Digital decluttering

A friend recently posted on Instagram a list of her favorite books from 2019. (Or, as she so awesomely put it, “the books I couldn’t shut up about.”) While several new-to-me titles intrigued me, there was one I went out and purchased right away: Cal Newport’s Digital Minimalism: Choosing a Focused Life in a Noisy World.

I’ve been thinking a lot about my use of “new technologies,” as Newport calls them, even prior to this book. Reading Nicholas Carr’sThe Shallows: What The Internet Is Doing To Our Brains in 2016 slightly horrified me, because I saw so much of that effect in my own life. Lately I’ve found that my brain is super scattered. Short-spanned in attention. Addicted to newness, to that tiny dopamine rush of scrolling to something new. I also found that my reading ethos has been more about finishing books and gleaning a couple general insights than really learning and absorbing the material in depth.

I’m not happy about either of those realities, and I think one of the ways I can train my brain in the other direction is through Newport’s recommended “digital declutter,” the age-old “give up something for 30 days and see what happens.” The point of the digital declutter is not ultimately to jettison new technologies entirely (though some may choose to do so), but to see what we miss and why, to replace time spent with those technologies with worthwhile, valuable activities, and in doing so discover what we most value. Once we know what we value in life, we can then add back new technologies in specific and boundaried ways, with our values always in mind and as the guiding ethos for any new-tech use.

I made a list of all the new technologies I use and made a note of which were “essential” and which were “optional”. Essential new tech were things like email (my work kind of pays me to check my email), texting (I’d rather not just drop off the face of the earth for my loved ones in those 30 days), my Pinterest Tried and True Dinner Recipes board (a low-tech girl still has to eat!), and ye olde blog (there’s no scrolling or mindlessness for me here. Plus, I consider writing to be essential). Optional was pretty much everything else. So for 30 days I’m giving up Instagram, Goodreads, Netflix (unless Chris and I are watching something together), Twitter (someone text me if Trump throws the US ass-first into WWIII, kay?), Marco Polo (I love me some video exchanges with loved ones, but it’s really not essential), Pinterest (with the one exception), and my beloved Solitaire game on my phone. I’m keeping Pandora and my podcasts, but only using them while I’m at the gym or out for a run.

I tend to be an uber-efficient and -productive person (I get. shiz. DONE), so I haven’t been worried about projects I haven’t completed or worthwhile ends I haven’t pursued. Newport focuses a lot on the time aspect rather than the brain aspect. My use of these technologies hasn’t tended to take up a lot of time; I just tend to use them in a terribly disruptive way. I take a pause from writing an email to check my Instagram. I turn on a show in the background while I write. I play Solitaire on my phone while watching a movie with my husband. I check Twitter while writing a blog post. I’ve let these technologies intrude into my good, productive pursuits and it’s that intrusion I want to stop.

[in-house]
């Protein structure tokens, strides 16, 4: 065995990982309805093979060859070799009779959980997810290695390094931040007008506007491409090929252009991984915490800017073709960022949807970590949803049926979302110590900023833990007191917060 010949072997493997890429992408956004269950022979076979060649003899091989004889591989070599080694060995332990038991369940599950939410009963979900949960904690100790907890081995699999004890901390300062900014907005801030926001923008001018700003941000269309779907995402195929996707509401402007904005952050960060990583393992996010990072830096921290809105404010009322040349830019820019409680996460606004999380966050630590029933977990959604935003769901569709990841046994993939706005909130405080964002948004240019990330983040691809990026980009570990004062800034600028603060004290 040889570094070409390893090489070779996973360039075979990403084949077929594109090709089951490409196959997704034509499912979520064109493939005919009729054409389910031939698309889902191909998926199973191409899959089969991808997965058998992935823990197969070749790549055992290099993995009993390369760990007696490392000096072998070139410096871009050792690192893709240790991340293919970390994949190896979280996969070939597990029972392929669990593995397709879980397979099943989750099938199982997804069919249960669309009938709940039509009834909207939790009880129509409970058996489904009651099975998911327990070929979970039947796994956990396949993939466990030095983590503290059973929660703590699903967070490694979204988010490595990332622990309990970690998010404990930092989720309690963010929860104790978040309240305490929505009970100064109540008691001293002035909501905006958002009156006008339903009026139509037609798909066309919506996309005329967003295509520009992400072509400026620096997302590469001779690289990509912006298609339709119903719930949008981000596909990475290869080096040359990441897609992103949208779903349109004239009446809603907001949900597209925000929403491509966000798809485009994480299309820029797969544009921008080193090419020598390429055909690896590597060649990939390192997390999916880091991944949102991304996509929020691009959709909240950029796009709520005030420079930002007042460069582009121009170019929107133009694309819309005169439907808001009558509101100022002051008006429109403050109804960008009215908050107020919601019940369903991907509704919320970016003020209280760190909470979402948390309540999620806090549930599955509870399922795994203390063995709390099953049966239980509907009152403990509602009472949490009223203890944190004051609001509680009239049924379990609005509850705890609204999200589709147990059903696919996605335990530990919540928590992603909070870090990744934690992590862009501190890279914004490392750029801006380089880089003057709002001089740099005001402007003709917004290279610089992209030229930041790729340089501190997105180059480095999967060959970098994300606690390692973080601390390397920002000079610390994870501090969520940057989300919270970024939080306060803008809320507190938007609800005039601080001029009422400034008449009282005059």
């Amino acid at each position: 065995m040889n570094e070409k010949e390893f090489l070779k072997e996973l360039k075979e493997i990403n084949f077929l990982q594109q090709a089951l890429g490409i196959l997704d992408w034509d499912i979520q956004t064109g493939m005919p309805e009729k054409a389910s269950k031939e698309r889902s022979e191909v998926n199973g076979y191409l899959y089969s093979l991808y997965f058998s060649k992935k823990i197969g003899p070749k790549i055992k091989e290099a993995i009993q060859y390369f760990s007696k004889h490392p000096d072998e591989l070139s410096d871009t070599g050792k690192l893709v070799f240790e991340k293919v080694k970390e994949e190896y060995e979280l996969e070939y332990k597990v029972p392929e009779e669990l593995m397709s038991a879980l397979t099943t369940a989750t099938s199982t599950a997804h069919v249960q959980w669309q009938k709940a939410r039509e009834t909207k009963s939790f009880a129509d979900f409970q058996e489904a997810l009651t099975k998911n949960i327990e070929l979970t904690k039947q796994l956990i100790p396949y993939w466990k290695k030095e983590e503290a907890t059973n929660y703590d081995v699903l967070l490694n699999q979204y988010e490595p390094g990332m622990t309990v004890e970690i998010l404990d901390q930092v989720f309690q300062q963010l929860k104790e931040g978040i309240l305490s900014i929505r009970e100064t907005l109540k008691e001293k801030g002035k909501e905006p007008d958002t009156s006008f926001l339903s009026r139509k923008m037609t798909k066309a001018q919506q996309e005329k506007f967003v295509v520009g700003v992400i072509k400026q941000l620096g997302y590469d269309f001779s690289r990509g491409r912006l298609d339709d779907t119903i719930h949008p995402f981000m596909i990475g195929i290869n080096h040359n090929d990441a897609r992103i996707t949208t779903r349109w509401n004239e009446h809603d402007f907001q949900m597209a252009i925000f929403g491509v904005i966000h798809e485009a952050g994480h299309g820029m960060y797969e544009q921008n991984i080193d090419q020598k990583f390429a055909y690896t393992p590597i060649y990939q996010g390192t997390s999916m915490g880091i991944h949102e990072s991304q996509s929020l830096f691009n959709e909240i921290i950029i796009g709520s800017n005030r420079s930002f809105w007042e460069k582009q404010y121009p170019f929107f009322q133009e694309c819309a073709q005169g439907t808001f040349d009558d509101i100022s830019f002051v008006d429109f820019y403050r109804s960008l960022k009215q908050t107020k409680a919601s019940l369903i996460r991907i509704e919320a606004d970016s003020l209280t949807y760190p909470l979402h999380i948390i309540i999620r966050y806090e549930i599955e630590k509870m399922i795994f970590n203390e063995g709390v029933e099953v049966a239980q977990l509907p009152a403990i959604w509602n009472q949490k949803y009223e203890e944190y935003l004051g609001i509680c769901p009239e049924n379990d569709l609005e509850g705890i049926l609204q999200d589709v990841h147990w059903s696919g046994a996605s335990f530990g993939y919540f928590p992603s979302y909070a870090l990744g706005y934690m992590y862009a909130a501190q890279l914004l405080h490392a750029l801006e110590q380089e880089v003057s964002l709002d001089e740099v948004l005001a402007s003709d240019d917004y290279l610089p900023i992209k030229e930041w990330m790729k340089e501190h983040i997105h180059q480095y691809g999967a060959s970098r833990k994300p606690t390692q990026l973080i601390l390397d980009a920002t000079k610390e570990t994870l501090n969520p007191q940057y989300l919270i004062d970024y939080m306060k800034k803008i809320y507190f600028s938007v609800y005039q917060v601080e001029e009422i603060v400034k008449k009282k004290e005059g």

Over these 30 days, I’m looking forward to having clearer, better focus on some of my 2020 goals. I am smack-dab in the middle of re-learning the 3rd movement to Beethoven’s Moonlight Sonata (I just figured out the fingering to a particularly troublesome passage, woo hoo!), and I don’t want to lose that momentum by cutting short my playing because my brain decides it needs different stimulation. Reading and writing my way through The Oxford Handbook of Philosophical Theology will require solid brain power and focus, and it means a lot to me to do it well and regularly. And of course, my normal reading, making yummy food, working out, and talking with my hubby. I’m looking forward to being more consistently, deeply, tranquilly present.

And, of course, I am excited to get a little time back. Particularly on relaxed weekend days. I started the digital declutter about halfway through Sunday, and was even more productive than my usual. I ran 9 miles, grocery shopped, made carrot cake muffins, made olive oil yeasted tart dough for Monday’s dinner, made a hearty, 2.5-hour beef stew for dinner, did two loads of laundry, put away a load of laundry from last weekend [hush], cleaned the kitchen, put away some lingering holiday items, wrote this blog post, and read about 150 pages across a couple books and a New York Times Magazine. At one point, I stopped reading one book and switched over to another because I felt my attention wandering and my effort being more towards “finish” rather than “absorb” the first book (it had some medical terms and concepts that, for me, require focus and rereading, and I wasn’t doing that). That awareness and decision made me happy. Then, at the end of the day, I still felt calm and focused, so I drafted some thoughts on the first article in the OHPT . At the end of the day, after much reading, writing, and food-making. I was very pleased with that intellectual energy and give at least partial credit to me ceasing the flow of constant distraction. Here’s hoping that intellectual energy and focus is even more abundant over the next 30 days.

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